Renowned Pianist Richard Goode in Recital at the Perelman Theater

Although retired since 2014, I still relish opportunities to teach, write, and share opinions.
A piano recital by Richard Goode featured works by Bach, Faure, and Chopin on February 2, 2024. The Philadelphia Chamber Music Society hosted Mr. Goode this evening at the Perelman Theater, a part of the Kimmel Center. 

The Partita in C Minor, BWV 826, began the program. Mr. Goode displayed his formidable talents at the keyboard from the opening notes. A few in the audience were unaware that the pianist occasionally sang, mumbled, even quietly moaned while playing. This hardly mattered since he reined in his vocal exuberance this evening.

Chopin featured twice on the program, once before intermission, and, later, after intermission. Three Mazurkas, Op. 59, came first. In the program notes by Kristin Grimshaw, we are informed that the Mazurka is a dance form, but the fifty-six Mazurkas by Chopin can hardly be called dances. Rather, they are moody, introspective, flamboyant, poetic essays into Chopin’s inner thoughts and feelings. Chopin was Polish, and that country’s war-torn history informed much of his music. Intriguing to think that the Polish National Anthem is a Mazurka. For a fascinating video of Polish history involving Napoleon, among others, refer to this link.

Birth records indicate February 22, 1810, as Chopin’s birthday. However, he desired it be known that he considered his birthday to be March 1, 1810. So, to be on the safe side, celebrate his birthday with a glass of champagne on both days.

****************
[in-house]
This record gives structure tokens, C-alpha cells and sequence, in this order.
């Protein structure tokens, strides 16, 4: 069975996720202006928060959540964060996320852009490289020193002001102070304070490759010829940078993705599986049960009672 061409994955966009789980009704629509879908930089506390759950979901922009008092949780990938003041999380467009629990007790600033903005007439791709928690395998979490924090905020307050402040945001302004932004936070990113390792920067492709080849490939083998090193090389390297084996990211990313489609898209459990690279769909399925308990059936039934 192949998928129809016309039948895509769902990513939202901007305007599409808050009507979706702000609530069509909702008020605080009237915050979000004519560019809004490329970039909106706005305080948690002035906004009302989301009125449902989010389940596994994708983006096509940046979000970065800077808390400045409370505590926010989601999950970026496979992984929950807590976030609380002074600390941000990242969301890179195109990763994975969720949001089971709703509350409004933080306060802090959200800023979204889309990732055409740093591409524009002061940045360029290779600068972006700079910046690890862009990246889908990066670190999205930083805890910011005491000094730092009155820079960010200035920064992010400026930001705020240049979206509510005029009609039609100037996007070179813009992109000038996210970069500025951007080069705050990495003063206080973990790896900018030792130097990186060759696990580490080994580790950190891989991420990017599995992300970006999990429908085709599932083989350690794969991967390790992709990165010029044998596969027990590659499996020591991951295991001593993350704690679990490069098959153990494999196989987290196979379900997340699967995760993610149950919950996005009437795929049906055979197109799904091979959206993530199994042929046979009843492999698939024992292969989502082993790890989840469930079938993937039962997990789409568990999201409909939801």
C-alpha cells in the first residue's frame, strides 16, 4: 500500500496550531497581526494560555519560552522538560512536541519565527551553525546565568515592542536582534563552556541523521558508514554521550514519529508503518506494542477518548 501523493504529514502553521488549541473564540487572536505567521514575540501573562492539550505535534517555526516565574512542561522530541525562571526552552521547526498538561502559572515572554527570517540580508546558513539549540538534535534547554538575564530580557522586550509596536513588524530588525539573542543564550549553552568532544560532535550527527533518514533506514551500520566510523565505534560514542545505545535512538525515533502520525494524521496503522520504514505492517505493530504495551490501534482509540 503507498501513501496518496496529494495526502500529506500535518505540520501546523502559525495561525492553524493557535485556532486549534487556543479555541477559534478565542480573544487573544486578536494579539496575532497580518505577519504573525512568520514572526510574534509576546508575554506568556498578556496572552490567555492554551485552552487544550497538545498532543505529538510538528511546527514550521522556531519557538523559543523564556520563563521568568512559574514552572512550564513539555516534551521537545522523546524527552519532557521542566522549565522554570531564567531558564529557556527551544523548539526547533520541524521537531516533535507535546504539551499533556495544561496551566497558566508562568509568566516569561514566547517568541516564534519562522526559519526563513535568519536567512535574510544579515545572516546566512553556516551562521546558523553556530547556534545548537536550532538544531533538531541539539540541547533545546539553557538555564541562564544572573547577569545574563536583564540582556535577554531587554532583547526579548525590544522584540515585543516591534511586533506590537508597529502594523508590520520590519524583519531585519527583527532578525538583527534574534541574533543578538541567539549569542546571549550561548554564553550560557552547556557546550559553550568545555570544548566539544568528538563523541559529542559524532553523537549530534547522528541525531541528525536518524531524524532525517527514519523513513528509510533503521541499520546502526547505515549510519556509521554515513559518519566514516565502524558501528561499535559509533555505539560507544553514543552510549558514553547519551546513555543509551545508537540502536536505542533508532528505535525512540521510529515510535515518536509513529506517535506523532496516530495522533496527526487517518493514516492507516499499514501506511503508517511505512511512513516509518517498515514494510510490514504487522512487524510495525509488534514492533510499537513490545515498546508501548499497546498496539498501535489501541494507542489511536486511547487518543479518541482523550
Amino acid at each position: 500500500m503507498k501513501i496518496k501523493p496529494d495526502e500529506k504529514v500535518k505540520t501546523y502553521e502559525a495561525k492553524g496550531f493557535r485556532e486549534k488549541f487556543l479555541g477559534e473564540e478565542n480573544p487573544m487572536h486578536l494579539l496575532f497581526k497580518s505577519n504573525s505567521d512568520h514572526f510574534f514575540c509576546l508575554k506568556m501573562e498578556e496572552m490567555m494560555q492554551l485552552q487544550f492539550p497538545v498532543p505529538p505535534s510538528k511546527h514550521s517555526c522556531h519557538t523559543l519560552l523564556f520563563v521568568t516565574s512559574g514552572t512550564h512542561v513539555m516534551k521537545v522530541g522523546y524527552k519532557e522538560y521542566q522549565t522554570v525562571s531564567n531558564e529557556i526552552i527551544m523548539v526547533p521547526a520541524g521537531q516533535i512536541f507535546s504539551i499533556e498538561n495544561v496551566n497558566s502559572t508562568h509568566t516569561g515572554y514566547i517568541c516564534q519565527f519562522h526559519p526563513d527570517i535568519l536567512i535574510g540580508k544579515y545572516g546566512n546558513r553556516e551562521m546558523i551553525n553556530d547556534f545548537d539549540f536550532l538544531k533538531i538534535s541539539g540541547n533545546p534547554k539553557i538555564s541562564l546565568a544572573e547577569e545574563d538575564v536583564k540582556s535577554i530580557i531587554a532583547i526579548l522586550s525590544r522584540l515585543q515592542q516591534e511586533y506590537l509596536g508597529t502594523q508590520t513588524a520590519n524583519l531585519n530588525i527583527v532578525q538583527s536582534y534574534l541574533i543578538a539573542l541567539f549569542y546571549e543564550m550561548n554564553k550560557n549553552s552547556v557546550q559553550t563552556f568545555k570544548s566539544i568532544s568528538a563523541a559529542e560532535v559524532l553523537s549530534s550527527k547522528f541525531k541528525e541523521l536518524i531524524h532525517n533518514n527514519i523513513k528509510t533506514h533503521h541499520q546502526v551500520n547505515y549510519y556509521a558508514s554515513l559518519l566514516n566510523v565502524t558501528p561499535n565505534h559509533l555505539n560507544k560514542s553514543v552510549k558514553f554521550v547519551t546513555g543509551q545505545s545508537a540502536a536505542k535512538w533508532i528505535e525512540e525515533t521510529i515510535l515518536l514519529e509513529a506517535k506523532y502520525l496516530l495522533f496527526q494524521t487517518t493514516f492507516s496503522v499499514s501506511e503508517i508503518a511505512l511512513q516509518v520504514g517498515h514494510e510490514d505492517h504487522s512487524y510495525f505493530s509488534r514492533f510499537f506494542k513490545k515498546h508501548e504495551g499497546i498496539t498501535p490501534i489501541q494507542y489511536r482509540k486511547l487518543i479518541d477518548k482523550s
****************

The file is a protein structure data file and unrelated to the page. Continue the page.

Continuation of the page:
For something not often heard in today’s recitals, three pieces by Gabriel Faure (1845-1924) were featured: his Barcarolle in G-flat Major, Op. 42 (1885); Nocturne in A-flat Major, Op. 33, No. 3 (1883); and Nocturne in D-flat Major, Op. 63 (1894).  Three short pieces played with the utmost finesse by this seasoned artist.

The second half of the evening was devoted to Chopin’s Piano Sonata in B Minor, Op. 58 (1844). Filled with mystery building to  relentless power, this sonata inspires and thrills an audience. Lost in reverie, we experienced the battles of Poland. How the Poles under Napoleon seized control from its captivity to create the Duchy of Warsaw, only to be reconquered again after Napoleon’s defeat by Russia in 1812. This melancholy truth haunted Chopin, as he no longer had a country, since Poland had been absorbed by its neighbors. It took nearly a century for Poland to become a state once more.

Finishing the great sonata, Richard Goode faced warm applause in the most reticent manner possible, with several returns to receive his continued accolades.

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